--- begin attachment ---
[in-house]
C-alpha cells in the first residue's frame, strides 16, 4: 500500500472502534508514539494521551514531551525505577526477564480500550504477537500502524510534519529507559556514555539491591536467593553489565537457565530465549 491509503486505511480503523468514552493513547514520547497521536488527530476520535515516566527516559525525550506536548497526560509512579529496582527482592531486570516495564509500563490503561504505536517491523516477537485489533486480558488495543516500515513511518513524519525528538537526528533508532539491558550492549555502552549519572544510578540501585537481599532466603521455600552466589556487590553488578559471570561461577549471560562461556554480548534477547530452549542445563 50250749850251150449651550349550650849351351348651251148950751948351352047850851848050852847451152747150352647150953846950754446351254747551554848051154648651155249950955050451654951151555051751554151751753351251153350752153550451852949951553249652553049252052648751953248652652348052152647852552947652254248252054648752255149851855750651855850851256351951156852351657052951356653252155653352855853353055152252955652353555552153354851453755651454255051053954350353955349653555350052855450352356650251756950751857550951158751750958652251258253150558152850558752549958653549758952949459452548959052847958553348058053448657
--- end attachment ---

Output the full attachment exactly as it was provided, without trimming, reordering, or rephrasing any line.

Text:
[in-house]
C-alpha cells in the first residue's frame, strides 16, 4: 500500500472502534508514539494521551514531551525505577526477564480500550504477537500502524510534519529507559556514555539491591536467593553489565537457565530465549 491509503486505511480503523468514552493513547514520547497521536488527530476520535515516566527516559525525550506536548497526560509512579529496582527482592531486570516495564509500563490503561504505536517491523516477537485489533486480558488495543516500515513511518513524519525528538537526528533508532539491558550492549555502552549519572544510578540501585537481599532466603521455600552466589556487590553488578559471570561461577549471560562461556554480548534477547530452549542445563 50250749850251150449651550349550650849351351348651251148950751948351352047850851848050852847451152747150352647150953846950754446351254747551554848051154648651155249950955050451654951151555051751554151751753351251153350752153550451852949951553249652553049252052648751953248652652348052152647852552947652254248252054648752255149851855750651855850851256351951156852351657052951356653252155653352855853353055152252955652353555552153354851453755651454255051053954350353955349653555350052855450352356650251756950751857550951158751750958652251258253150558152850558752549958653549758952949459452548959052847958553348058053448657